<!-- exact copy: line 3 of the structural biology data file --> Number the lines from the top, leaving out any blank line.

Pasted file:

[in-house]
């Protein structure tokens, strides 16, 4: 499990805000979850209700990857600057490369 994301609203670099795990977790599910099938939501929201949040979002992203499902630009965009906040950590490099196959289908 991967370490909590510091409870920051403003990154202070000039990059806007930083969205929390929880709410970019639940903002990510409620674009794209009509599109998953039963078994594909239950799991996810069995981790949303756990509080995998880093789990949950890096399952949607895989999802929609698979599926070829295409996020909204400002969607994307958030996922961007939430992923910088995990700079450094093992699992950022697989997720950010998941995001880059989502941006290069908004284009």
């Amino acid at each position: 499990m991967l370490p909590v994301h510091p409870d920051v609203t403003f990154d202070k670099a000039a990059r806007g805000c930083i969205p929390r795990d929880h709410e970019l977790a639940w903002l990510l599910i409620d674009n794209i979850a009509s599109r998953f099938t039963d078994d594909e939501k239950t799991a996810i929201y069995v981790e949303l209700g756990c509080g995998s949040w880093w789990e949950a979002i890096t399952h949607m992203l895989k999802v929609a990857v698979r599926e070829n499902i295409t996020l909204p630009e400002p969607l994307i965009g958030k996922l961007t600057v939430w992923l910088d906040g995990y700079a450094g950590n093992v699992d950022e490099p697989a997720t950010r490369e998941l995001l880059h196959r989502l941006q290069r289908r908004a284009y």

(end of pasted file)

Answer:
């Amino acid at each position: 499990m991967l370490p909590v994301h510091p409870d920051v609203t403003f990154d202070k670099a000039a990059r806007g805000c930083i969205p929390r795990d929880h709410e970019l977790a639940w903002l990510l599910i409620d674009n794209i979850a009509s599109r998953f099938t039963d078994d594909e939501k239950t799991a996810i929201y069995v981790e949303l209700g756990c509080g995998s949040w880093w789990e949950a979002i890096t399952h949607m992203l895989k999802v929609a990857v698979r599926e070829n499902i295409t996020l909204p630009e400002p969607l994307i965009g958030k996922l961007t600057v939430w992923l910088d906040g995990y700079a450094g950590n093992v699992d950022e490099p697989a997720t950010r490369e998941l995001l880059h196959r989502l941006q290069r289908r908004a284009y």